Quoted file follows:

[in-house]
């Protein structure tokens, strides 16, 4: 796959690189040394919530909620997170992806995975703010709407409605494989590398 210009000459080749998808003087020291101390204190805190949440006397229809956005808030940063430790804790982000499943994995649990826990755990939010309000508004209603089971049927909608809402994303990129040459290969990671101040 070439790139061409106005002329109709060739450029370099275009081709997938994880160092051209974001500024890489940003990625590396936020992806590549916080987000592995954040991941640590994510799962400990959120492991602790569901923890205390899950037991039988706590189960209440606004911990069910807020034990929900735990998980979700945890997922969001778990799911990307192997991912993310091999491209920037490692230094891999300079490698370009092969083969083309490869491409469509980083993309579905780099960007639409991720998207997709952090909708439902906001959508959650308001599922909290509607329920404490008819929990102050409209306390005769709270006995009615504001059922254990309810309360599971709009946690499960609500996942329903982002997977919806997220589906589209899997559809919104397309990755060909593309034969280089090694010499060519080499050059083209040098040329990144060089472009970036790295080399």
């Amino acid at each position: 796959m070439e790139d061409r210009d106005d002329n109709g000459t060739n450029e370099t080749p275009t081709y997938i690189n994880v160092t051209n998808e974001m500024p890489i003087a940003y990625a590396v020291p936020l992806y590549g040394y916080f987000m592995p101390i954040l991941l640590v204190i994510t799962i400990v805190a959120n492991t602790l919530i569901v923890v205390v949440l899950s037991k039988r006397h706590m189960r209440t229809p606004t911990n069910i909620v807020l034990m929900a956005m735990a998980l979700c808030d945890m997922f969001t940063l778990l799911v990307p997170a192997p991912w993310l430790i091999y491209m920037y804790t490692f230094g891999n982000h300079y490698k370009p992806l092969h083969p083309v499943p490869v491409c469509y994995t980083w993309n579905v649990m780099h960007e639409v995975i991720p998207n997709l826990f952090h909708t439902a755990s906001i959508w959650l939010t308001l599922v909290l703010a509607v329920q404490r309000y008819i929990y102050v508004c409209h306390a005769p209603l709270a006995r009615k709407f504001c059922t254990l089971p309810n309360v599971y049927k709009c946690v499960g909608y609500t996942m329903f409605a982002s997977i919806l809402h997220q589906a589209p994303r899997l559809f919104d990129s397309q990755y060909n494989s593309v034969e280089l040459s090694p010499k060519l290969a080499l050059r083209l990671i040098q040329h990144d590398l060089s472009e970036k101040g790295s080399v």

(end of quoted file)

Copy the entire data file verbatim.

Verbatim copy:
[in-house]
């Protein structure tokens, strides 16, 4: 796959690189040394919530909620997170992806995975703010709407409605494989590398 210009000459080749998808003087020291101390204190805190949440006397229809956005808030940063430790804790982000499943994995649990826990755990939010309000508004209603089971049927909608809402994303990129040459290969990671101040 070439790139061409106005002329109709060739450029370099275009081709997938994880160092051209974001500024890489940003990625590396936020992806590549916080987000592995954040991941640590994510799962400990959120492991602790569901923890205390899950037991039988706590189960209440606004911990069910807020034990929900735990998980979700945890997922969001778990799911990307192997991912993310091999491209920037490692230094891999300079490698370009092969083969083309490869491409469509980083993309579905780099960007639409991720998207997709952090909708439902906001959508959650308001599922909290509607329920404490008819929990102050409209306390005769709270006995009615504001059922254990309810309360599971709009946690499960609500996942329903982002997977919806997220589906589209899997559809919104397309990755060909593309034969280089090694010499060519080499050059083209040098040329990144060089472009970036790295080399």
């Amino acid at each position: 796959m070439e790139d061409r210009d106005d002329n109709g000459t060739n450029e370099t080749p275009t081709y997938i690189n994880v160092t051209n998808e974001m500024p890489i003087a940003y990625a590396v020291p936020l992806y590549g040394y916080f987000m592995p101390i954040l991941l640590v204190i994510t799962i400990v805190a959120n492991t602790l919530i569901v923890v205390v949440l899950s037991k039988r006397h706590m189960r209440t229809p606004t911990n069910i909620v807020l034990m929900a956005m735990a998980l979700c808030d945890m997922f969001t940063l778990l799911v990307p997170a192997p991912w993310l430790i091999y491209m920037y804790t490692f230094g891999n982000h300079y490698k370009p992806l092969h083969p083309v499943p490869v491409c469509y994995t980083w993309n579905v649990m780099h960007e639409v995975i991720p998207n997709l826990f952090h909708t439902a755990s906001i959508w959650l939010t308001l599922v909290l703010a509607v329920q404490r309000y008819i929990y102050v508004c409209h306390a005769p209603l709270a006995r009615k709407f504001c059922t254990l089971p309810n309360v599971y049927k709009c946690v499960g909608y609500t996942m329903f409605a982002s997977i919806l809402h997220q589906a589209p994303r899997l559809f919104d990129s397309q990755y060909n494989s593309v034969e280089l040459s090694p010499k060519l290969a080499l050059r083209l990671i040098q040329h990144d590398l060089s472009e970036k101040g790295s080399v």